The opening chapter examines how analysts have resisted considering external socio-political and historical events with the equal weight given to personal and familial ones. A review of the field elucidates how in the early 20th century Freud’s renunciation of the seduction hypothesis shifted emphasis away from external stimuli and onto infantile fantasies and oedipal configurations. Following the Second World War many clinicians left effects of the Holocaust unanalyzed in attempt to counteract their own personal feelings of helplessness when faced with this external threat to their livelihood…

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Prince, R. M. (2020). Book Review: On the Daily Work of Psychodynamic Psychotherapy, by Ian Miller and Alistair D. Sweet, Routledge, Abingdon and New York, 2018, 228 pp. American Journal of Psychoanalysis80(2), pp. 227–230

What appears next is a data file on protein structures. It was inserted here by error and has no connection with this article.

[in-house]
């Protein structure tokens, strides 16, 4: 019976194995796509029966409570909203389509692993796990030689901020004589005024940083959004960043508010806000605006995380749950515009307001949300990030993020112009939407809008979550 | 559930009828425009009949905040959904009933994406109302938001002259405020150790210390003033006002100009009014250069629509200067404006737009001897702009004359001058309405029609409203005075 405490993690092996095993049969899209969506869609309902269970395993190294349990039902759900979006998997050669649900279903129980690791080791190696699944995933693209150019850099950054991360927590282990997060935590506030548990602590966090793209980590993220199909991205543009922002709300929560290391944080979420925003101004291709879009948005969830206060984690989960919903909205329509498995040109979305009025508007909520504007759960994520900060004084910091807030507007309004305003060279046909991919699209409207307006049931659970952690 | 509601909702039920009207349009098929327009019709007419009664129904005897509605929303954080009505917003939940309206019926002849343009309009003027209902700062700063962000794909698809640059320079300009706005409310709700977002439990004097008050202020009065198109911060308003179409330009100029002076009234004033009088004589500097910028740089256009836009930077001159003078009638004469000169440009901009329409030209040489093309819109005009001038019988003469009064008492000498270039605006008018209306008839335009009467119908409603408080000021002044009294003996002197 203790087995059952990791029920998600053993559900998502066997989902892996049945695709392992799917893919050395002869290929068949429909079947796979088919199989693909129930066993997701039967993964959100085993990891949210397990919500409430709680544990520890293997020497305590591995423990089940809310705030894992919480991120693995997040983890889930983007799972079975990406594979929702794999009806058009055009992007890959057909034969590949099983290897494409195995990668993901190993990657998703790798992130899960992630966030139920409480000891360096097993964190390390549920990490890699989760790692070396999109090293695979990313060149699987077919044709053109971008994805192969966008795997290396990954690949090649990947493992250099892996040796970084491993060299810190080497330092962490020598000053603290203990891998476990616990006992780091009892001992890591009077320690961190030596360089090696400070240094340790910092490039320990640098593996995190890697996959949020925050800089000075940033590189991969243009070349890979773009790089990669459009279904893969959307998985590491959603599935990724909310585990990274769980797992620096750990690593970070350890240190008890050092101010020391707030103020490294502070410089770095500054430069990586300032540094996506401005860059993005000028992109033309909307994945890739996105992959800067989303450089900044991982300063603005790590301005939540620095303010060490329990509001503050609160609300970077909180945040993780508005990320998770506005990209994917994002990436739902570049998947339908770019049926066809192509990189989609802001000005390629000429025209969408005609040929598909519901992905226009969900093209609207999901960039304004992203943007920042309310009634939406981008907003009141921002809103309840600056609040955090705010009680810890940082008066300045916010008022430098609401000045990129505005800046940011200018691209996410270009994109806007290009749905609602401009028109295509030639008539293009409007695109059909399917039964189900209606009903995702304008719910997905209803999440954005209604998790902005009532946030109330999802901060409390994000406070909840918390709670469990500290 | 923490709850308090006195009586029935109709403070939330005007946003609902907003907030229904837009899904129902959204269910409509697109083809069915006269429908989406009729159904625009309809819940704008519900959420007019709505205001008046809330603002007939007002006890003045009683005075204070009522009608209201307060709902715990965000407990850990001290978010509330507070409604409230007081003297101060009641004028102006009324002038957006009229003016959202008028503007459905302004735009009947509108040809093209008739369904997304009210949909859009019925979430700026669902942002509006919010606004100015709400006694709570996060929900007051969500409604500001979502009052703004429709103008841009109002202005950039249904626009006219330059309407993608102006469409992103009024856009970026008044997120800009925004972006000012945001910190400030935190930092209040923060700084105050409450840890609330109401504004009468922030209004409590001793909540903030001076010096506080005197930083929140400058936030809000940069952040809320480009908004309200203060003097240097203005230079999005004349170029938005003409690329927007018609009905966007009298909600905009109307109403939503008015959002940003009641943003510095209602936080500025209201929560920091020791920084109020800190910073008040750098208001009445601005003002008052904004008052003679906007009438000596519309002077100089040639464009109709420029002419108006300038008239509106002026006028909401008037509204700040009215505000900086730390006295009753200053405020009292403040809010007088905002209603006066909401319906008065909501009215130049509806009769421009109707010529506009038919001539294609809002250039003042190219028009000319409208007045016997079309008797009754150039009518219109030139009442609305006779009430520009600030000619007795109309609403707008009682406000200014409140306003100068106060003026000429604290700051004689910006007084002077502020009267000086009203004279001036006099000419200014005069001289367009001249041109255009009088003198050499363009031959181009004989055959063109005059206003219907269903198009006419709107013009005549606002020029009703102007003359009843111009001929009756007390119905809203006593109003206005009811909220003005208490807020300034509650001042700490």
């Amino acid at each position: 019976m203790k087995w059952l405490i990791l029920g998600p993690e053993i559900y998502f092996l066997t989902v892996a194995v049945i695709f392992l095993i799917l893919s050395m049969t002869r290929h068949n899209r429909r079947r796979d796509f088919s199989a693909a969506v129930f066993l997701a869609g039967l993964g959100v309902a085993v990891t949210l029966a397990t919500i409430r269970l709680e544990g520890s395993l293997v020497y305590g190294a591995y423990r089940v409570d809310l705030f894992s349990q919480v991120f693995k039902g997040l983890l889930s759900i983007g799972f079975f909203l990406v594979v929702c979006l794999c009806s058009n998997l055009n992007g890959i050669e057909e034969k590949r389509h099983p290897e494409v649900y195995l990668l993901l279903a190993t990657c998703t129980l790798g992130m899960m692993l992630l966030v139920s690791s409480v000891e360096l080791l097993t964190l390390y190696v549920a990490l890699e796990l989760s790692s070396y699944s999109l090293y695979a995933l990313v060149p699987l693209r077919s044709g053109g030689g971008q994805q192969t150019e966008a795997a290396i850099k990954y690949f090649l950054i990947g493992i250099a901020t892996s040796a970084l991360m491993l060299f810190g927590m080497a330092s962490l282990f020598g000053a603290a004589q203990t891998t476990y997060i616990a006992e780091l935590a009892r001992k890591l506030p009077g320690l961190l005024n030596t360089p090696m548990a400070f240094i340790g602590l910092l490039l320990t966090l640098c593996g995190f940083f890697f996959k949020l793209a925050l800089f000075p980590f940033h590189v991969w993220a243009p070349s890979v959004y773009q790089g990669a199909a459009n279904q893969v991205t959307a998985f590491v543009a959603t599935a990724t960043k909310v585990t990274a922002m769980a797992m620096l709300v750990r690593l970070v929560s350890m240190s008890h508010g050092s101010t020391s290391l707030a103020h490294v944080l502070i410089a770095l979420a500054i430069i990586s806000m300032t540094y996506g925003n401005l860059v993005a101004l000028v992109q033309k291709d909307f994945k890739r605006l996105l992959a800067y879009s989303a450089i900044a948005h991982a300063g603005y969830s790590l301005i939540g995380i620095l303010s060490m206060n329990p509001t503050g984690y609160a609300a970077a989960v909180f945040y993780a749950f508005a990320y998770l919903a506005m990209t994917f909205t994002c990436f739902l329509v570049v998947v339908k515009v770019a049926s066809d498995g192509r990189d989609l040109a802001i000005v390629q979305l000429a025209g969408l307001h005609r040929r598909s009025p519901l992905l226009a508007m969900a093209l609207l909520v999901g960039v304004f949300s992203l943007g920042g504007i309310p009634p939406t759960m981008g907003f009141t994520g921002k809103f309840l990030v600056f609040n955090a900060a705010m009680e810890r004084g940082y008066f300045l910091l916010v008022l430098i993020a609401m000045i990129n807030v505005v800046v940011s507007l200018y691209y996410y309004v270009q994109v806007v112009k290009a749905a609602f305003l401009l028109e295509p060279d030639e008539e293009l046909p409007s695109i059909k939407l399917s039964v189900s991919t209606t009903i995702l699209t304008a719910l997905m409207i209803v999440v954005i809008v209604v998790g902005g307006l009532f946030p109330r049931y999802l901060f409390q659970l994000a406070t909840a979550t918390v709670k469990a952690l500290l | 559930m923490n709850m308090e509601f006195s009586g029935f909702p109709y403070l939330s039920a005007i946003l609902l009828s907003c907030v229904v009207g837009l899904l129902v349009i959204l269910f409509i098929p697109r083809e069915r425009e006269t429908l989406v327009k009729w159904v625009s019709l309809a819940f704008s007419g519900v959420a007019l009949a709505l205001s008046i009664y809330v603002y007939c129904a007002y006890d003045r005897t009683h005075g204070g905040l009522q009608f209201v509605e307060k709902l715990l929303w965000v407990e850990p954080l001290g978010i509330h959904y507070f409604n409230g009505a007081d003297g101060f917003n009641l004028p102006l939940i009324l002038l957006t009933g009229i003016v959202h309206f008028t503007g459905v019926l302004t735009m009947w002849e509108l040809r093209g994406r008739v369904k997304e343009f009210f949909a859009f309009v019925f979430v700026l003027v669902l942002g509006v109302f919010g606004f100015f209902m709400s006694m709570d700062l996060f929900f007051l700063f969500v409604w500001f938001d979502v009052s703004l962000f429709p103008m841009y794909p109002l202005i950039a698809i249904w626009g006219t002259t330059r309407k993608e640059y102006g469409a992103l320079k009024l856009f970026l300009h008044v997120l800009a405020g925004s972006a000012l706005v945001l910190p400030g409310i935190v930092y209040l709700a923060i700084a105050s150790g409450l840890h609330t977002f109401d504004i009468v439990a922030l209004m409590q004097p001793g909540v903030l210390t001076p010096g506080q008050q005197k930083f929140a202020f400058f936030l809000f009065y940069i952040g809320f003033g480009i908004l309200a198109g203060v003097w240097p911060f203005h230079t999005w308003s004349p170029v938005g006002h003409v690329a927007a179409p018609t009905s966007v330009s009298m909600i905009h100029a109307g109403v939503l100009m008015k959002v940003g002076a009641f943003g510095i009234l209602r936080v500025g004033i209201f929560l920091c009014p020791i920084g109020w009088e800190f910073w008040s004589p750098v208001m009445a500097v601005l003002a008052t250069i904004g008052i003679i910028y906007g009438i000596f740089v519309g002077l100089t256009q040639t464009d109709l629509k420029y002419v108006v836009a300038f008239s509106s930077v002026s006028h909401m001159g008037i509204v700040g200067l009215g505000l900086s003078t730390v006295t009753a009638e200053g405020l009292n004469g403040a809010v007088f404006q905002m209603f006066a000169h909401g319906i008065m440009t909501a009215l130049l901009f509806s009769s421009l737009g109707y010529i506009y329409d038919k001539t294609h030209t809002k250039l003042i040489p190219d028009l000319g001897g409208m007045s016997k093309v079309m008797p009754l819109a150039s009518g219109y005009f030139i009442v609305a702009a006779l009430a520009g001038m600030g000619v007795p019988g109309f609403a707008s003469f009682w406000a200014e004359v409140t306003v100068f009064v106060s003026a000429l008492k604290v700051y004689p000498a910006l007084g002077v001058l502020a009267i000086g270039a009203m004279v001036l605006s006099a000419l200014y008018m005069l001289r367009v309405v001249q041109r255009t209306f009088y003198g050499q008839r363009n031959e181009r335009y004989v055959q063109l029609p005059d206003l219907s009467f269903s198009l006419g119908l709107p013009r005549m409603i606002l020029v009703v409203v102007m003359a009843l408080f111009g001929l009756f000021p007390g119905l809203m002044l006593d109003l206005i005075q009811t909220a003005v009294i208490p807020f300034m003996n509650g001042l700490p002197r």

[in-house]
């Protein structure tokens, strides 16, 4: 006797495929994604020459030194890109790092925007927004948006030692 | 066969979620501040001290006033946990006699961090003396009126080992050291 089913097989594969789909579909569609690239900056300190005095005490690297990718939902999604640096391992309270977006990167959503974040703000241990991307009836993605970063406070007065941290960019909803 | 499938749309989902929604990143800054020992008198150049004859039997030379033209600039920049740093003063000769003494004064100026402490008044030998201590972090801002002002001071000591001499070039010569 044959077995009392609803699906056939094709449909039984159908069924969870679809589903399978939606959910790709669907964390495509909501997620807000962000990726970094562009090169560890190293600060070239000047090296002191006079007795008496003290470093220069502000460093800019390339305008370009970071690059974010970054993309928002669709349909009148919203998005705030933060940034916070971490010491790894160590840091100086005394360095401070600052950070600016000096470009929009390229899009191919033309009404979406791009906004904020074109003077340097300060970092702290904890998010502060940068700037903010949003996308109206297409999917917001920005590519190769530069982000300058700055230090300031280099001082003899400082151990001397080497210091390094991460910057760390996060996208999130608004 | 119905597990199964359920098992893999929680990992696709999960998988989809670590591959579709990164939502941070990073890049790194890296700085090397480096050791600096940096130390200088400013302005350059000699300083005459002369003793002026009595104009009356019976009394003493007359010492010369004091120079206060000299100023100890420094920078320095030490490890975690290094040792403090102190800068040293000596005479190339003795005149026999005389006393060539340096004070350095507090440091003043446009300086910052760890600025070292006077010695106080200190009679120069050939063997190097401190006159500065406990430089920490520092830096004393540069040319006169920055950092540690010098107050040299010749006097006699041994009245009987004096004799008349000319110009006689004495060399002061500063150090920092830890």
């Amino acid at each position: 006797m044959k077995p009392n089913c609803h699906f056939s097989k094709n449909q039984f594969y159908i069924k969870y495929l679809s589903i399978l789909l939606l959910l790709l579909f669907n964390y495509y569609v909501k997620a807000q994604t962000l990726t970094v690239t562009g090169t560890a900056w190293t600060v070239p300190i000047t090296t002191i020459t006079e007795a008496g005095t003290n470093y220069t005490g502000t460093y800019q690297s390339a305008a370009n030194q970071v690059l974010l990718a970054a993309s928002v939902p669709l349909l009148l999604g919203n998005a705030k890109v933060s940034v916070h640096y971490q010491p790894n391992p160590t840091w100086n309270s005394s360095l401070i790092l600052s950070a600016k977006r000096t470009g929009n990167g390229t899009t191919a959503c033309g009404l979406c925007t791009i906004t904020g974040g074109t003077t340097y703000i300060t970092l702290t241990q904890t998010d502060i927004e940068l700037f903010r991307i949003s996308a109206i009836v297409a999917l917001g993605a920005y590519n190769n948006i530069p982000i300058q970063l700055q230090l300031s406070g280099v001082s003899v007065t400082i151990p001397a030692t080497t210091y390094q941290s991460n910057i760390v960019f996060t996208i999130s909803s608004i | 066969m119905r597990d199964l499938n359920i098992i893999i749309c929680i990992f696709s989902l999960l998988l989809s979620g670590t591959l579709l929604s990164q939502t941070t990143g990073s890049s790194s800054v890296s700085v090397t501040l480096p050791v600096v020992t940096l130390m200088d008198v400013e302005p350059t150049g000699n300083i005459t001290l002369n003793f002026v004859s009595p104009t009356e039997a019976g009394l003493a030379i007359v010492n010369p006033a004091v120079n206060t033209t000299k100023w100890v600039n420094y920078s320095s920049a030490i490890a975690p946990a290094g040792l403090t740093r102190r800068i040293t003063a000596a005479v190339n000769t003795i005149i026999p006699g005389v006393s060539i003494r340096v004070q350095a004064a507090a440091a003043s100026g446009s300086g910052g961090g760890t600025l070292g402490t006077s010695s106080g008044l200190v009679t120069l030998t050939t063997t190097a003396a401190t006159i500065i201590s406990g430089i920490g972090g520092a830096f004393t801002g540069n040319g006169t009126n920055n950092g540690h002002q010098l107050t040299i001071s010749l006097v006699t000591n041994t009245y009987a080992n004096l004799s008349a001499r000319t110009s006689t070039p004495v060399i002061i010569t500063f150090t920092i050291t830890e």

The American readers’ initial reaction to On the Daily Work of Psychodynamic Psychotherapy may be the disorientation of touring unfamiliar territory with a guide who is part foreign, part native. Ian Miller is a New York interpersonal analyst transplanted to Dublin and Alistair Sweet is a training supervisor of psychotherapy based in Belfast. The therapeutic lingua franca in Ireland hails from British Object Relations. Having trained and practiced in New York, and now resident in Ireland, Miller, together with Sweet, navigate local, regional, and national currents in understanding the practice of psychoanalytic therapy across multiple languages of theory.